abrasive

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Related to abrasive polishing agent: Abrasive Materials

abrasive,

material used to grind, smooth, cut, or polish another substance. Natural abrasives include sandsand,
rock material occurring in the form of loose, rounded or angular grains, varying in size from .06 mm to 2 mm in diameter, the particles being smaller than those of gravel and larger than those of silt or clay.
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, pumicepumice
, volcanic glass formed by the solidification of lava that is permeated with gas bubbles. Usually found at the surface of a lava flow, it is colorless or light gray and has the general appearance of a rock froth.
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, corundumcorundum
, mineral, aluminum oxide, Al2O3. The clear varieties are used as gems and the opaque as abrasive materials. Corundum occurs in crystals of the hexagonal system and in masses. It is transparent to opaque and has a vitreous to adamantine luster.
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, and ground quartzquartz,
one of the commonest of all rock-forming minerals and one of the most important constituents of the earth's crust. Chemically, it is silicon dioxide, SiO2.
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. Carborundum (silicon carbidesilicon carbide,
chemical compound, SiC, that forms extremely hard, dark, iridescent crystals that are insoluble in water and other common solvents. Widely used as an abrasive, it is marketed under such familiar trade names as Carborundum and Crystolon.
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) and aluminaalumina
or aluminum oxide,
Al2O3, chemical compound with m.p. about 2,000°C; and sp. gr. about 4.0. It is insoluble in water and organic liquids and very slightly soluble in strong acids and alkalies. Alumina occurs in two crystalline forms.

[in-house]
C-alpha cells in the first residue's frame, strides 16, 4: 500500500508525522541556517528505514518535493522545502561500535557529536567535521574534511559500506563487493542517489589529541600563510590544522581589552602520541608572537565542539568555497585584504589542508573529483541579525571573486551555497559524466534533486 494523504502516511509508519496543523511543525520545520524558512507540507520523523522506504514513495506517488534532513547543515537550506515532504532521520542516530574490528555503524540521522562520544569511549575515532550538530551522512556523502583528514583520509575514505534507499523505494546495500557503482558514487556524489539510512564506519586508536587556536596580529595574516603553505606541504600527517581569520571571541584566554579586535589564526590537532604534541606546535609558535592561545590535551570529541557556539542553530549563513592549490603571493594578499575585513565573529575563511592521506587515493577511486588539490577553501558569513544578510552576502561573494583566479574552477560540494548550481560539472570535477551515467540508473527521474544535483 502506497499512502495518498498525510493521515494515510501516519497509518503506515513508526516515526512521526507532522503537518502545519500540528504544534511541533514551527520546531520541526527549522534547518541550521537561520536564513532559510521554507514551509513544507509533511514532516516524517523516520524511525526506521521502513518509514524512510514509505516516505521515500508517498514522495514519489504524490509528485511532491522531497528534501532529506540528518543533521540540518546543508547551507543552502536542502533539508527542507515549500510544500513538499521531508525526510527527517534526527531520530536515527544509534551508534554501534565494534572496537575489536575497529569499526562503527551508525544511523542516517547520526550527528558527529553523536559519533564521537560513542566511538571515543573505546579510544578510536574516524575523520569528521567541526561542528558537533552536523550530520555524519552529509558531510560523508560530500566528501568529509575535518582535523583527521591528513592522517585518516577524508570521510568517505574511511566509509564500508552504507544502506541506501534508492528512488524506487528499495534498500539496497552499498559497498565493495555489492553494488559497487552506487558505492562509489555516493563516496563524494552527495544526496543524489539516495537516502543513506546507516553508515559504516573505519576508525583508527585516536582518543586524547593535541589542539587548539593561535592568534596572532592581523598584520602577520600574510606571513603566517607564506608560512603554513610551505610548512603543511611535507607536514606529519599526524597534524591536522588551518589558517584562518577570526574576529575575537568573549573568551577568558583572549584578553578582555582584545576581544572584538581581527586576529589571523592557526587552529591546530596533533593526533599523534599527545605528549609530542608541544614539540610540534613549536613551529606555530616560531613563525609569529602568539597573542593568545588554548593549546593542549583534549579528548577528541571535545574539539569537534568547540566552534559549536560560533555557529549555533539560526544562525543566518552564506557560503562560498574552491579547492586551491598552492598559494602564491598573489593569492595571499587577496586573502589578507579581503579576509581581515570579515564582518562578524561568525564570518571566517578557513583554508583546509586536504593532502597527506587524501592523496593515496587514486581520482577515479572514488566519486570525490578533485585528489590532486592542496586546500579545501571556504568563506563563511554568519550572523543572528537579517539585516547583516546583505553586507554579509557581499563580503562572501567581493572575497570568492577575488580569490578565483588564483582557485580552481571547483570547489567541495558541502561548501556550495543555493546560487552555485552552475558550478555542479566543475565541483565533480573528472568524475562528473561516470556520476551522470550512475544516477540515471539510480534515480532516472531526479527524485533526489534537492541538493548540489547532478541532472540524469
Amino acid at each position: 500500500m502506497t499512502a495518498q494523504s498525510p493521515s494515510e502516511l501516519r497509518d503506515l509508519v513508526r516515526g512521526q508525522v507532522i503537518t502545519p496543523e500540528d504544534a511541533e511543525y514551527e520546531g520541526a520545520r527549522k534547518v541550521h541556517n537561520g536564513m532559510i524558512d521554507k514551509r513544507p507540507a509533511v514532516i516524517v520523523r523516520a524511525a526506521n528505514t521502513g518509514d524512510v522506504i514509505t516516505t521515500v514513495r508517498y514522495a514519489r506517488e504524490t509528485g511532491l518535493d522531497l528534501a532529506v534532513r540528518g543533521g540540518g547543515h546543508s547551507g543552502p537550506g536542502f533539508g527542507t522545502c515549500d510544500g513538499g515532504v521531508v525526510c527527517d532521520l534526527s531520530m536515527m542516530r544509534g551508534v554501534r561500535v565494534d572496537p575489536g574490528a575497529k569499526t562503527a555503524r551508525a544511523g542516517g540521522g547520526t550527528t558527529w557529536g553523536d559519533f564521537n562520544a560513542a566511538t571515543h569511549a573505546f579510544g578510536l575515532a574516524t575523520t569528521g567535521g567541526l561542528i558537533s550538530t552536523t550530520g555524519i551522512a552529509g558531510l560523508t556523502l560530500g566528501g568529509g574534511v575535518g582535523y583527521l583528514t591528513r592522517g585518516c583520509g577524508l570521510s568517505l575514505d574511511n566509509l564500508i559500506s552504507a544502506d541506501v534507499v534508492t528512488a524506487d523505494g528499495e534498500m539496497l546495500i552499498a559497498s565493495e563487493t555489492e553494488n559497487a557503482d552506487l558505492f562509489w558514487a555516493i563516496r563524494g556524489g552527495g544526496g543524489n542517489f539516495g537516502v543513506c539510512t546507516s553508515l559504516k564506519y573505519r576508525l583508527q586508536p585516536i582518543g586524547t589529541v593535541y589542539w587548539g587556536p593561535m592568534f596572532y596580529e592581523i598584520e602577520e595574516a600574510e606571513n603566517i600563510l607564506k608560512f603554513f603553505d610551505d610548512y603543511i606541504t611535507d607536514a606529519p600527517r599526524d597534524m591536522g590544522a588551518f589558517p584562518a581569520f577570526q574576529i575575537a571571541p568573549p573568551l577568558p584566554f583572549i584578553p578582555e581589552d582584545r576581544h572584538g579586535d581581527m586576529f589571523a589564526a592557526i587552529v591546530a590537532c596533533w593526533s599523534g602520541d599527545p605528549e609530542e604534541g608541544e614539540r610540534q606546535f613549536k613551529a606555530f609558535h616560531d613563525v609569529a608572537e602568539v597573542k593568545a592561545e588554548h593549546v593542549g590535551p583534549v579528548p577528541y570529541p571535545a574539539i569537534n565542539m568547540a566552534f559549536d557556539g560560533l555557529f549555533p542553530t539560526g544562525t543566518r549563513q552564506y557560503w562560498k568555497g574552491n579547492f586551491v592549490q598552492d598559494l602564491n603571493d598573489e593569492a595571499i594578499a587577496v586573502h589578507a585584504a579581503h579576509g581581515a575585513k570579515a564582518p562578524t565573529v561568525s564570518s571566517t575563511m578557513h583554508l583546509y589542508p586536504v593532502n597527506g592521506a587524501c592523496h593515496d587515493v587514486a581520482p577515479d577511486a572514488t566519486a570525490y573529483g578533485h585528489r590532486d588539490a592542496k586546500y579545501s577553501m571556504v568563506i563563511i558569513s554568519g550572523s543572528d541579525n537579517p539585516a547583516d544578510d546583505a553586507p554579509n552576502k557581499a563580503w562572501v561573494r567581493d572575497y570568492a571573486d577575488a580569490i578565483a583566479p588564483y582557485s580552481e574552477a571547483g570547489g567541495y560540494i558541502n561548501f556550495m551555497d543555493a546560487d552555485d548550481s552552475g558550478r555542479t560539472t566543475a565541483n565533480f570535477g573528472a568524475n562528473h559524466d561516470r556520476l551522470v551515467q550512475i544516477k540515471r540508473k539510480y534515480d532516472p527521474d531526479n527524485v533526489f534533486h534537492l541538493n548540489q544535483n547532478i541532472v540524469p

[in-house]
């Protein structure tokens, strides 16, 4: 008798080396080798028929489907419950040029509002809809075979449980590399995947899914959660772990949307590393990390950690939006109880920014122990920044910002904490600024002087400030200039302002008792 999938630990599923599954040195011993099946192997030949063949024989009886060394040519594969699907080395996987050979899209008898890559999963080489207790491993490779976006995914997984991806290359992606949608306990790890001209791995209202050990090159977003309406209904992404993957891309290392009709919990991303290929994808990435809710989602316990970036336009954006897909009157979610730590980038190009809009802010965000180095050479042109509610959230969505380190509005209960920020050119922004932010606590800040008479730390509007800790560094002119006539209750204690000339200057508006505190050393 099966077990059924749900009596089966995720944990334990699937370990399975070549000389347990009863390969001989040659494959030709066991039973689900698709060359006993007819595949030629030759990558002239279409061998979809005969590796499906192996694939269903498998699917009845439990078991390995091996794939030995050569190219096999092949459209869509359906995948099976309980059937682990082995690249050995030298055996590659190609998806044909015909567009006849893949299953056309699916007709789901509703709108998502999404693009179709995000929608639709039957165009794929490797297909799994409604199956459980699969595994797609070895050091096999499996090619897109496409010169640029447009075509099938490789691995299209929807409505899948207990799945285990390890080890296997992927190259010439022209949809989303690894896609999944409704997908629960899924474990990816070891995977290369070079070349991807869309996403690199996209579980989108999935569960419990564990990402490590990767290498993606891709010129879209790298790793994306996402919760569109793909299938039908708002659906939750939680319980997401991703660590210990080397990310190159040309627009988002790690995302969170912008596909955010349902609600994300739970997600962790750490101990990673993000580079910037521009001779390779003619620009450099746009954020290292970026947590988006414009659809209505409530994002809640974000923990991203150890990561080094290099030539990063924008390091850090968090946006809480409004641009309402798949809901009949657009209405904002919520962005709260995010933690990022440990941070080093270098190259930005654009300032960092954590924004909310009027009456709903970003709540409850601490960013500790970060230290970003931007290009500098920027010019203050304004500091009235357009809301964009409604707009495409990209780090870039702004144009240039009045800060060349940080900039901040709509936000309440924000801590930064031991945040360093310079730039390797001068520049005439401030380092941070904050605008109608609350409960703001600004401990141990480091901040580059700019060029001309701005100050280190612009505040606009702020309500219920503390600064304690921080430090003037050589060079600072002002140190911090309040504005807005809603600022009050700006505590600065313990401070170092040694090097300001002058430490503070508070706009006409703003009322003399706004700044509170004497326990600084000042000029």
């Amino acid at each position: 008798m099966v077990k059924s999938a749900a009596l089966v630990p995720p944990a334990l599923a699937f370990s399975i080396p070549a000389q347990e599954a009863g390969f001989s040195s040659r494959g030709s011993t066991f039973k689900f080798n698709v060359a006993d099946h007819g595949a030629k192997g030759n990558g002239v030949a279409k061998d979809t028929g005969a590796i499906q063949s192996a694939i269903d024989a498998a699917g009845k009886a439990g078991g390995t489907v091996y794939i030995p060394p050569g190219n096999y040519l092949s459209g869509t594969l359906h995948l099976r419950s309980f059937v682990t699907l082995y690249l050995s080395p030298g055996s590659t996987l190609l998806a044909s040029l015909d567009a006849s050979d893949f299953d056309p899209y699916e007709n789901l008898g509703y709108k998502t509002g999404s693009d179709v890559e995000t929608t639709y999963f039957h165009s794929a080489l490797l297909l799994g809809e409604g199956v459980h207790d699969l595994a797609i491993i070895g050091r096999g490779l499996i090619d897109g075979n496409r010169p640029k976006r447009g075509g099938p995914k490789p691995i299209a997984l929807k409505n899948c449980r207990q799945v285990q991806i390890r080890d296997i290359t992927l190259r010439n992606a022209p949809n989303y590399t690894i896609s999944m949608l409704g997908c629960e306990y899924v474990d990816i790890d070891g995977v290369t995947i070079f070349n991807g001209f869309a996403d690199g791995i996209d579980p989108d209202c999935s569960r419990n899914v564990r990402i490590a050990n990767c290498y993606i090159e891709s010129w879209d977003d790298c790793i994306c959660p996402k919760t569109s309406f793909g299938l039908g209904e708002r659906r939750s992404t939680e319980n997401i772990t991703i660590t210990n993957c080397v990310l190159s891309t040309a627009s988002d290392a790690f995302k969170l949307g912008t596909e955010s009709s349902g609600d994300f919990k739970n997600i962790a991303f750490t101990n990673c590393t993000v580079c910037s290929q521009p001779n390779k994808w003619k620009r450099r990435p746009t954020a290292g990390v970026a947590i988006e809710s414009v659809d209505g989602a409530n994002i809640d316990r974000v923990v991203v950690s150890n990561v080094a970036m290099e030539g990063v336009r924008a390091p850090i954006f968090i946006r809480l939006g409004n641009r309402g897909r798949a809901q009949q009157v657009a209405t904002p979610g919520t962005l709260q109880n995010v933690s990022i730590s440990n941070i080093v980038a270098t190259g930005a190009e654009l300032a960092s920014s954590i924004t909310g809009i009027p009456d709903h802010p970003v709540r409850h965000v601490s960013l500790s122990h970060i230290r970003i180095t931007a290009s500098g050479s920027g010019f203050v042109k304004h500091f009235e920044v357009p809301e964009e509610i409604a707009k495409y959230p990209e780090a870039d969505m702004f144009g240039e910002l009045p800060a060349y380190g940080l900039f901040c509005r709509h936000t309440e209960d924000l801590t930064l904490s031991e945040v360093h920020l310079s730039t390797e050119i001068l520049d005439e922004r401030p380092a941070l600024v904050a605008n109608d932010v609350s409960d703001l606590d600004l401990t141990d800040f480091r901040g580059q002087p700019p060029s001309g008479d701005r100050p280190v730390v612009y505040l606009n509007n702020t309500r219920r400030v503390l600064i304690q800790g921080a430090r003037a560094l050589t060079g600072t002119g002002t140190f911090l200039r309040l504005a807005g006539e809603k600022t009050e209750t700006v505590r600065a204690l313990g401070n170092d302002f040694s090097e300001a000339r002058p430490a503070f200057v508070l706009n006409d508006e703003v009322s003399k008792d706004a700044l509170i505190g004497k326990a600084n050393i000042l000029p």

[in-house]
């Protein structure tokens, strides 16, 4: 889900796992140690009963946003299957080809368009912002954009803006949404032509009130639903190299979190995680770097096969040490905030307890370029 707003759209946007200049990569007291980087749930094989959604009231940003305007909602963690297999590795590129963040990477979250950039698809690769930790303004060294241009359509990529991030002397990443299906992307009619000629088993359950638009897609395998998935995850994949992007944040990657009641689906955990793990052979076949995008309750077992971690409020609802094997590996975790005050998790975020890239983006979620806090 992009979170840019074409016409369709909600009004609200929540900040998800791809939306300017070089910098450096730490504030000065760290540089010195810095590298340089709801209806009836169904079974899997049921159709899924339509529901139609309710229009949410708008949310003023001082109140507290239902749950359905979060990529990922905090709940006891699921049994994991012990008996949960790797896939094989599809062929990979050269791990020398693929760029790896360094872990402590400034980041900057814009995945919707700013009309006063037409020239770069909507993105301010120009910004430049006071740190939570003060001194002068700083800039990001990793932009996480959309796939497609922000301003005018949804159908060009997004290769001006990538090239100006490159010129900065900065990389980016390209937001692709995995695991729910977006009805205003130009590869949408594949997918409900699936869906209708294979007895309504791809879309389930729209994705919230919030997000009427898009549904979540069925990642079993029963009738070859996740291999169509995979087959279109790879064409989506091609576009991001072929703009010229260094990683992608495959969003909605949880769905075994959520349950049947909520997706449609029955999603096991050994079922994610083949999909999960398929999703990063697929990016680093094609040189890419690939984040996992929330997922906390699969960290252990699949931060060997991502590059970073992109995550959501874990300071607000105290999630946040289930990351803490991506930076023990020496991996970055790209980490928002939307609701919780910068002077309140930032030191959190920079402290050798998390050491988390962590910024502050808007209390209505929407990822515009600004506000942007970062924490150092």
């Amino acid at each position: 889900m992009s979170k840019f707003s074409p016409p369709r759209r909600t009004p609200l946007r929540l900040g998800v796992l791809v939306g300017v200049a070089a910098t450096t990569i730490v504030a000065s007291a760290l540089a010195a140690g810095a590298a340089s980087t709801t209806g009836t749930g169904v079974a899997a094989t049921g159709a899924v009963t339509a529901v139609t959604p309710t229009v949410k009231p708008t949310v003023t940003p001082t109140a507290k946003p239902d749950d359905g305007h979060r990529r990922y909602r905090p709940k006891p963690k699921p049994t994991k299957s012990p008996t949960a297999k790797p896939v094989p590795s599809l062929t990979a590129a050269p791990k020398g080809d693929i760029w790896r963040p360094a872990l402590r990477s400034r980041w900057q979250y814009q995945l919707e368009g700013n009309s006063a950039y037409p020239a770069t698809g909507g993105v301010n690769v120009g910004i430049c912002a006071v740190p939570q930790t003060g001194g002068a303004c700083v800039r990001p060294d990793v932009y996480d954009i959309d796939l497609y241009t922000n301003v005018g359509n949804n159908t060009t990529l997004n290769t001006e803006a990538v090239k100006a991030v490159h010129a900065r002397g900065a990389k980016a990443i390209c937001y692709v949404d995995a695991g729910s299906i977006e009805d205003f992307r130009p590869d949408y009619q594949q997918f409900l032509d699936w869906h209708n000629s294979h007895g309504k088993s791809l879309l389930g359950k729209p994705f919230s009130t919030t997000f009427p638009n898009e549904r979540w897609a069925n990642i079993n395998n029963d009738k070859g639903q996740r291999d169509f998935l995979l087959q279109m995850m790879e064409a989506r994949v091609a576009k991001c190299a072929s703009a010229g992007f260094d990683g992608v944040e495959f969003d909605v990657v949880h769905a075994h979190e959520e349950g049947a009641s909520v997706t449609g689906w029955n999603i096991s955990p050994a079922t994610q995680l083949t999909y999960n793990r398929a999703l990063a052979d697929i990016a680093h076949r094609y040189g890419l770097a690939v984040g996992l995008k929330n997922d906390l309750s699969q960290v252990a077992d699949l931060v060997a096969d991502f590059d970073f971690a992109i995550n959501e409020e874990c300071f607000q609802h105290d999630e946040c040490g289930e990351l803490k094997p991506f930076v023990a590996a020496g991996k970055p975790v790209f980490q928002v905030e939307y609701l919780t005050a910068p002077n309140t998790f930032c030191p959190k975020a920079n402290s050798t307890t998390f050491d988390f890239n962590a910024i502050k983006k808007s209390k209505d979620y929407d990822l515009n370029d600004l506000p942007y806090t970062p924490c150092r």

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 (aluminum oxide) are important synthetically produced abrasives. The hardest abrasives are natural or synthetic diamondsdiamond,
mineral, one of two crystalline forms of the element carbon (see allotropy), the hardest natural substance known, used as a gem and in industry. Properties
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, used in the form of dust or minuscule stones.

abrasive

[ə′brās·əv]
(geology)
A small, hard, sharp-cornered rock fragment, used by natural agents in abrading rock material or land surfaces. Also known as abrasive ground.
(materials)
A material used, usually as a grit sieved by a specified mesh but also as a solid shape or as a paste or slurry or air suspension, for grinding, honing, lapping, superfinishing, polishing, pressure blasting, or barrel tumbling.
A material sintered or formed into a solid mass such as a hone or a wheel disk, cone, or burr for grinding or polishing other materials.
Having qualities conducive to or derived from abrasion. Also known as abradant.

Abrasive

A material of extreme hardness that is used to shape other materials by a grinding or abrading action. Abrasive materials may be used either as loose grains, as grinding wheels, or as coatings on cloth or paper. They may be formed into ceramic cutting tools that are used for machining metal in the same way that ordinary machine tools are used. Because of their superior hardness and refractory properties, they have advantages in speed of operation, depth of cut, and smoothness of finish.

Abrasive products are used for cleaning and machining all types of metal, for grinding and polishing glass, for grinding logs to paper pulp, for cutting metals, glass, and cement, and for manufacturing many miscellaneous products such as brake linings and nonslip floor tile.

The important natural abrasives are diamond, corundum, emery, garnet, feldspar, calcined clay, lime, chalk, and silica, SiO2, in its many forms—sandstone, sand, flint, and diatomite.

The synthetic abrasive materials are silicon carbide, aluminum oxide, titanium carbide, and boron carbide. The synthesis of diamond puts this material in the category of manufactured abrasives.

abrasive

A hard substance for removing material by grinding, lapping, honing, and polishing. Common abrasives include silicon carbide, boron carbide, diamond, emery, garnet, quartz, tripoli, pumice, diatomite, metal shot, grit, and various sands; usually adhered to paper or cloth.